Monday, November 17, 2014

A sister's point of view.

This weekend our family spent time at the A.I. duPont Hospital for Children's annual memorial service in honor of the children (patients of the hospital) that have died. It was a beautiful service. As a sibling representative, Maggie was asked to speak about her experience as Wyatt's sister. She spoke genuinely, with love. She's wise beyond her 13 years. It took a lot of courage to stand in front of a room full of people speaking about her brother, who she holds so close to her heart. We are so proud of her! She gave me permission to share here what she wrote (and approved the few pictures of Wyatt and her together):


     Hi, everyone… I’m Maggie. Avid reader, field hockey goalie, first born, and sister of Wyatt DeStephano. Which is why I’m here; to talk about my brother and my experience as his sister.

    Wyatt was born with Mitochondrial Disease, but he was just my brother to me. I honestly never completely understood all of his diagnoses and medicines. For a while, I just thought the bags and giant IV pole he had to wheel around were a nuisance. But when I got older, I learned more of what most terms meant. I worried about him a lot.



    Wyatt had two wheelchairs throughout his life. His first power chair had the first ever made color screen and his name was embroidered on the back. He chose red for the color. His last one was purple—his favorite color. He personalized that one with mustache duct tape on the arms and stickers from the hospital. Wyatt liked to make all his machines look the way HE wanted them to, unlike they do in the hospital. Stickers, tape, spongebob golfballs as a handle…whatever it took.

    We tried to make life fun for Wyatt, even the most simple of things would turn into a big event. That sometimes made life feel a little easier because we got so into it we just forgot about the rest. Reality would come back to us when he began to laugh so hard he couldn’t breathe and his machines would let out a very long and drawn out beep. Sometimes I felt like life was unfair for Wyatt; for all of us. Life was hard, but he was just my brother.


    My little brother is a super hero to me. He was very brave and fought for as long as he possibly could. He was also a sarcastic, quick witted prankster. I would like to say he was a brat at times, but I have a feeling my Mom and Dad wouldn’t like that. Though, even more than that, he was very empathetic, generous and loving. If I began pouting he couldn’t help but give in—I would always win. We love each other a lot and had a very close relationship. For three months out of every year we were the same age. Wyatt loved that!

    On September 27, 2013, around 1pm, I was called to the school office to come home early. I wasn’t told exactly what was happening, but I knew why. That evening Heaven gained another angel—I imagine he has purple wings and a green super hero mask. Wyatt and I were both 11 years old that day. I like to think he planned it that way.


       Everything changed the day Wyatt died, in multiple ways. My brother was gone. His hospital bed was taken away, out of our living room which had essentially turned into his bedroom. His machines were carried and rolled out of our home. Our house felt empty. His medicines and medical supplies eventually traveled to Haiti with one of his favorite doctors, who Wyatt liked to playfully refer to as “Dr. Crabby”.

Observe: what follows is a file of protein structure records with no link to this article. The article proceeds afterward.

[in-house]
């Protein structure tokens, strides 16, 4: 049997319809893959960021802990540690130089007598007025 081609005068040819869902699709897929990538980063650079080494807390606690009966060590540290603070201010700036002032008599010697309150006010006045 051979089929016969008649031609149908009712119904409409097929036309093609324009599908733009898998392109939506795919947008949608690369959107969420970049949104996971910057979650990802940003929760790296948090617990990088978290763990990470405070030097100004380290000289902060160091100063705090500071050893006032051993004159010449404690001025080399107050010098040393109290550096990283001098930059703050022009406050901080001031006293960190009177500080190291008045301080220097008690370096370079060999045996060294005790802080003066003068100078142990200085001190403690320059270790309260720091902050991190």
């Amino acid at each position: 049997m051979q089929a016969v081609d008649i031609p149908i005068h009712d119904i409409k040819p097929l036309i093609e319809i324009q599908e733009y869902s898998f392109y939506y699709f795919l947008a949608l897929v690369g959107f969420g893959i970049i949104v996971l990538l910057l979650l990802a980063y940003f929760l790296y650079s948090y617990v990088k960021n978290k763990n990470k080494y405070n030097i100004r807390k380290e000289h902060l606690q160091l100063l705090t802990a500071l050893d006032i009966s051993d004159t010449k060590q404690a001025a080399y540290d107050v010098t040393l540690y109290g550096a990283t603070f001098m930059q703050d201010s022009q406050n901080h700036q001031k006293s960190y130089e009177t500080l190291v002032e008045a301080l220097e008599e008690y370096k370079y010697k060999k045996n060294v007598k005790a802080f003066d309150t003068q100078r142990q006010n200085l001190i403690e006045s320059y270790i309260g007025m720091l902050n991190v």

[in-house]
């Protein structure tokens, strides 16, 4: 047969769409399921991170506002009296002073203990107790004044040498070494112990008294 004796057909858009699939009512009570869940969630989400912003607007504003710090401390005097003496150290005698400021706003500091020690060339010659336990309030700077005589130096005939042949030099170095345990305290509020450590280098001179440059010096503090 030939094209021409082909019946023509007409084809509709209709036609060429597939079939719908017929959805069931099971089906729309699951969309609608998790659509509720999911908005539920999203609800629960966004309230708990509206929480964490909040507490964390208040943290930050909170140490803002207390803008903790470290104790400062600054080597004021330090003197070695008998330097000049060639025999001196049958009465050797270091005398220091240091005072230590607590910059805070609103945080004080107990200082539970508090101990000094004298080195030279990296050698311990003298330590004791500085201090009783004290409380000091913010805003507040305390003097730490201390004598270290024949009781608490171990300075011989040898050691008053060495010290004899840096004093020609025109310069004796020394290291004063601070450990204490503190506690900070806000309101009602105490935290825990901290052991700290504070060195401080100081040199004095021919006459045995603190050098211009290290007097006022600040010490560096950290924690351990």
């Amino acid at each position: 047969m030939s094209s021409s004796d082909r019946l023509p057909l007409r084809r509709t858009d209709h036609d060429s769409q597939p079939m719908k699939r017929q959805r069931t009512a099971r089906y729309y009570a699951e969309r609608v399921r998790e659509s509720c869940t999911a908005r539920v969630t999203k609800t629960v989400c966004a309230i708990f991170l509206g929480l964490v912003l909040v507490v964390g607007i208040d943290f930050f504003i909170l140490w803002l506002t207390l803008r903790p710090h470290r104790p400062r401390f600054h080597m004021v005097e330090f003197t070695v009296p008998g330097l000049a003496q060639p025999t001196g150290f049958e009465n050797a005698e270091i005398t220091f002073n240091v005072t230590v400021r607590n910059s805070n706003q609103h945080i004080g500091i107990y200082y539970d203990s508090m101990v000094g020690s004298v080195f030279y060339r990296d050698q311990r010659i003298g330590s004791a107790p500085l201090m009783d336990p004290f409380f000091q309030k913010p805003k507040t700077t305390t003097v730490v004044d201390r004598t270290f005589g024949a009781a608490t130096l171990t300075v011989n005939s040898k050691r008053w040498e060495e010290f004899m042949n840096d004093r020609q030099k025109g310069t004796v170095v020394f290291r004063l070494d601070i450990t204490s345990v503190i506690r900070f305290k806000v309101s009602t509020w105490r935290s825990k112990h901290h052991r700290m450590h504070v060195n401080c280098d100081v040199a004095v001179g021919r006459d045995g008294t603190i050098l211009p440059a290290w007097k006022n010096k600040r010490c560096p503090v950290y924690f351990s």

Six days later I stood beside my brother again, at his viewing service, shaking hands and hugging people…most of whom I didn’t really know. He was wearing his Superman shirt, but he didn’t look like himself. The next morning we did the same thing at my brother's funeral. It was terrifying to me as I said my final goodbye and they tucked him in one last time. He was holding my favorite stuffed animal; one that I have had since I was born and would often lend to him when he was hurting or scared. That little duck gave us both a lot of comfort.


     When I was ready to return to school everyone knew what had happened and was talking about it. I was scared and it really bothered me when the kids would talk about him as if I wasn’t even there. I just wanted life to be normal...like it was supposed to be. With my brother here, but not a life where he was sick. Life around my family never stopped when Wyatt died, even if I thought it should have. It felt like everything around me kept moving so fast, while my family and I stood still. Eventually we did start moving again, albeit slowly. One step at a time.

    Life will never be the same without Wyatt here. But we are learning how to move forward while honoring his amazing life and keeping him alive in our hearts. It’s not easy, but it's been working for me so far.
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3 comments:

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    1. What a beautiful, sentimental set of words and remembrances. Always think about you all.

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  2. She is amazing! I was also noticing again just how amazing your photos are! I think many people would just skip taking photos of their children when one was sick or hurting, but your photos totally preserve W's dignity and also reflect the love amongst the people at his bedside. Have you ever thought of doing photography professionally and maybe specializing in families of special needs kids and/or families in hospice? What a gift that would be for families without your talent!

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